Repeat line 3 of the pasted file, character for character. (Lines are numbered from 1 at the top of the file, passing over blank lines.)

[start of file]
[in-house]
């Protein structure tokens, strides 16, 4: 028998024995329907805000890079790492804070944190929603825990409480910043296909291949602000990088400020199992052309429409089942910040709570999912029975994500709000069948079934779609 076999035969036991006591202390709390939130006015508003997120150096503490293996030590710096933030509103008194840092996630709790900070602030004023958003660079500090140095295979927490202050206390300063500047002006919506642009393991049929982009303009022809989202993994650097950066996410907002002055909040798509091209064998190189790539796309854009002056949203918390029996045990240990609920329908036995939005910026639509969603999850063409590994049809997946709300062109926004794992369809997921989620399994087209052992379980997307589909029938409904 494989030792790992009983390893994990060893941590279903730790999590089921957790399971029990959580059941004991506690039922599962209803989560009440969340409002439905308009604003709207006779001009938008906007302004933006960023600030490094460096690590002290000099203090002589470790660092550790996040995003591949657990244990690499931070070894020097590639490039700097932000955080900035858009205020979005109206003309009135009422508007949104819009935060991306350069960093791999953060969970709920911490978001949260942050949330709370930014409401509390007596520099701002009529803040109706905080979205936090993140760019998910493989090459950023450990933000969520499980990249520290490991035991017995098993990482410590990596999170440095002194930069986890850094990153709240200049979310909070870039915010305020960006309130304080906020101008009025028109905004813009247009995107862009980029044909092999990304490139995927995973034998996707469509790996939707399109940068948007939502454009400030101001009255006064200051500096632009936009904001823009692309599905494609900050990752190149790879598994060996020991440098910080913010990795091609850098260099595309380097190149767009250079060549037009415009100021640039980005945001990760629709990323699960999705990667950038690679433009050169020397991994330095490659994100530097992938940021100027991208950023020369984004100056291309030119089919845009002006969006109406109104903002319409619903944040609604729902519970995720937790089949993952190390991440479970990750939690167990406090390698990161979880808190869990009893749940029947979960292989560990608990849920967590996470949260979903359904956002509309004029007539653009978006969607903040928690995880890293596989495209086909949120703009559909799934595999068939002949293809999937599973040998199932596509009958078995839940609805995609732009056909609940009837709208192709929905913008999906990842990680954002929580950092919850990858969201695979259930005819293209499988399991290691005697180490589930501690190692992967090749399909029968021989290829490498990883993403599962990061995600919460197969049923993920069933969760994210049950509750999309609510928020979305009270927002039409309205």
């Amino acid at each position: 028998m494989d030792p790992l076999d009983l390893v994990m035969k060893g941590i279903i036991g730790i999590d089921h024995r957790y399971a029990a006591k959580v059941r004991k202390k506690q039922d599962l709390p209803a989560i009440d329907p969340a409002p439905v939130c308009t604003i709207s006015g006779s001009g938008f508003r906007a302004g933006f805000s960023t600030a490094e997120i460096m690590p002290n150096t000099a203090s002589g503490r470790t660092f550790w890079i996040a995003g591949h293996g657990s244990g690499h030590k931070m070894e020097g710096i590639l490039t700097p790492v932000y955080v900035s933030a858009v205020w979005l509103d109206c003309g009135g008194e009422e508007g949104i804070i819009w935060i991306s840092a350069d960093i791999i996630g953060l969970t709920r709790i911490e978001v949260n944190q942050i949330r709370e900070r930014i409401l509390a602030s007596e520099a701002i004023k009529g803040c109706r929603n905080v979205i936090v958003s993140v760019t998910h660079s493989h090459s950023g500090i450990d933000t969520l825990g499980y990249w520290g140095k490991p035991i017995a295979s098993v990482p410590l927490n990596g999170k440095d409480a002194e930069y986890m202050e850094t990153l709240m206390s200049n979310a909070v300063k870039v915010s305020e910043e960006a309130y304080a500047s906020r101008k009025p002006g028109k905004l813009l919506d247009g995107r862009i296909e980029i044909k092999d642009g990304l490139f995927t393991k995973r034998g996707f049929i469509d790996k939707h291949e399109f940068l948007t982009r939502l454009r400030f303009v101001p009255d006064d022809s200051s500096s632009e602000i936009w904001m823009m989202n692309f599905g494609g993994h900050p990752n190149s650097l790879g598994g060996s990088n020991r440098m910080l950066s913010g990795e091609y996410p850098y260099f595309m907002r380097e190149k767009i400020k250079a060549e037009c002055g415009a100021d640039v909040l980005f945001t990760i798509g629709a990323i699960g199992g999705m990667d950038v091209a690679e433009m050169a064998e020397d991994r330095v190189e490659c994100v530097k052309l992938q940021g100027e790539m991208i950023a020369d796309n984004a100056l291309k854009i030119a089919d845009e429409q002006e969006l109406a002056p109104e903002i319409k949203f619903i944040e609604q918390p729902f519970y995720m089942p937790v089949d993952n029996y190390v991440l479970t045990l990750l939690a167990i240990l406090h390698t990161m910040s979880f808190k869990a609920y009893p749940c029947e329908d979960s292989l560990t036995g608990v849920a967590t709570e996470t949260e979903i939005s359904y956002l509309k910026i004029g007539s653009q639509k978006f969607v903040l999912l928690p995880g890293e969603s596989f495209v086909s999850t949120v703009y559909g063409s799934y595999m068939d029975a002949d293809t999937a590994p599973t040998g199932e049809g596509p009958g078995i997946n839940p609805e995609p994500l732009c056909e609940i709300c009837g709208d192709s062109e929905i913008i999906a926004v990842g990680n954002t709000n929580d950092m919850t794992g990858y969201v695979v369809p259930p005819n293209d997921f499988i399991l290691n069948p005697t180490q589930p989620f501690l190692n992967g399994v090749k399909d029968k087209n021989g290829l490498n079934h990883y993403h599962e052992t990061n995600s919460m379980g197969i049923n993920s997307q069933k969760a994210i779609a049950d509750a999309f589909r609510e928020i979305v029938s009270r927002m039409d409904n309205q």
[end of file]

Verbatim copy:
């Amino acid at each position: 028998m494989d030792p790992l076999d009983l390893v994990m035969k060893g941590i279903i036991g730790i999590d089921h024995r957790y399971a029990a006591k959580v059941r004991k202390k506690q039922d599962l709390p209803a989560i009440d329907p969340a409002p439905v939130c308009t604003i709207s006015g006779s001009g938008f508003r906007a302004g933006f805000s960023t600030a490094e997120i460096m690590p002290n150096t000099a203090s002589g503490r470790t660092f550790w890079i996040a995003g591949h293996g657990s244990g690499h030590k931070m070894e020097g710096i590639l490039t700097p790492v932000y955080v900035s933030a858009v205020w979005l509103d109206c003309g009135g008194e009422e508007g949104i804070i819009w935060i991306s840092a350069d960093i791999i996630g953060l969970t709920r709790i911490e978001v949260n944190q942050i949330r709370e900070r930014i409401l509390a602030s007596e520099a701002i004023k009529g803040c109706r929603n905080v979205i936090v958003s993140v760019t998910h660079s493989h090459s950023g500090i450990d933000t969520l825990g499980y990249w520290g140095k490991p035991i017995a295979s098993v990482p410590l927490n990596g999170k440095d409480a002194e930069y986890m202050e850094t990153l709240m206390s200049n979310a909070v300063k870039v915010s305020e910043e960006a309130y304080a500047s906020r101008k009025p002006g028109k905004l813009l919506d247009g995107r862009i296909e980029i044909k092999d642009g990304l490139f995927t393991k995973r034998g996707f049929i469509d790996k939707h291949e399109f940068l948007t982009r939502l454009r400030f303009v101001p009255d006064d022809s200051s500096s632009e602000i936009w904001m823009m989202n692309f599905g494609g993994h900050p990752n190149s650097l790879g598994g060996s990088n020991r440098m910080l950066s913010g990795e091609y996410p850098y260099f595309m907002r380097e190149k767009i400020k250079a060549e037009c002055g415009a100021d640039v909040l980005f945001t990760i798509g629709a990323i699960g199992g999705m990667d950038v091209a690679e433009m050169a064998e020397d991994r330095v190189e490659c994100v530097k052309l992938q940021g100027e790539m991208i950023a020369d796309n984004a100056l291309k854009i030119a089919d845009e429409q002006e969006l109406a002056p109104e903002i319409k949203f619903i944040e609604q918390p729902f519970y995720m089942p937790v089949d993952n029996y190390v991440l479970t045990l990750l939690a167990i240990l406090h390698t990161m910040s979880f808190k869990a609920y009893p749940c029947e329908d979960s292989l560990t036995g608990v849920a967590t709570e996470t949260e979903i939005s359904y956002l509309k910026i004029g007539s653009q639509k978006f969607v903040l999912l928690p995880g890293e969603s596989f495209v086909s999850t949120v703009y559909g063409s799934y595999m068939d029975a002949d293809t999937a590994p599973t040998g199932e049809g596509p009958g078995i997946n839940p609805e995609p994500l732009c056909e609940i709300c009837g709208d192709s062109e929905i913008i999906a926004v990842g990680n954002t709000n929580d950092m919850t794992g990858y969201v695979v369809p259930p005819n293209d997921f499988i399991l290691n069948p005697t180490q589930p989620f501690l190692n992967g399994v090749k399909d029968k087209n021989g290829l490498n079934h990883y993403h599962e052992t990061n995600s919460m379980g197969i049923n993920s997307q069933k969760a994210i779609a049950d509750a999309f589909r609510e928020i979305v029938s009270r927002m039409d409904n309205q």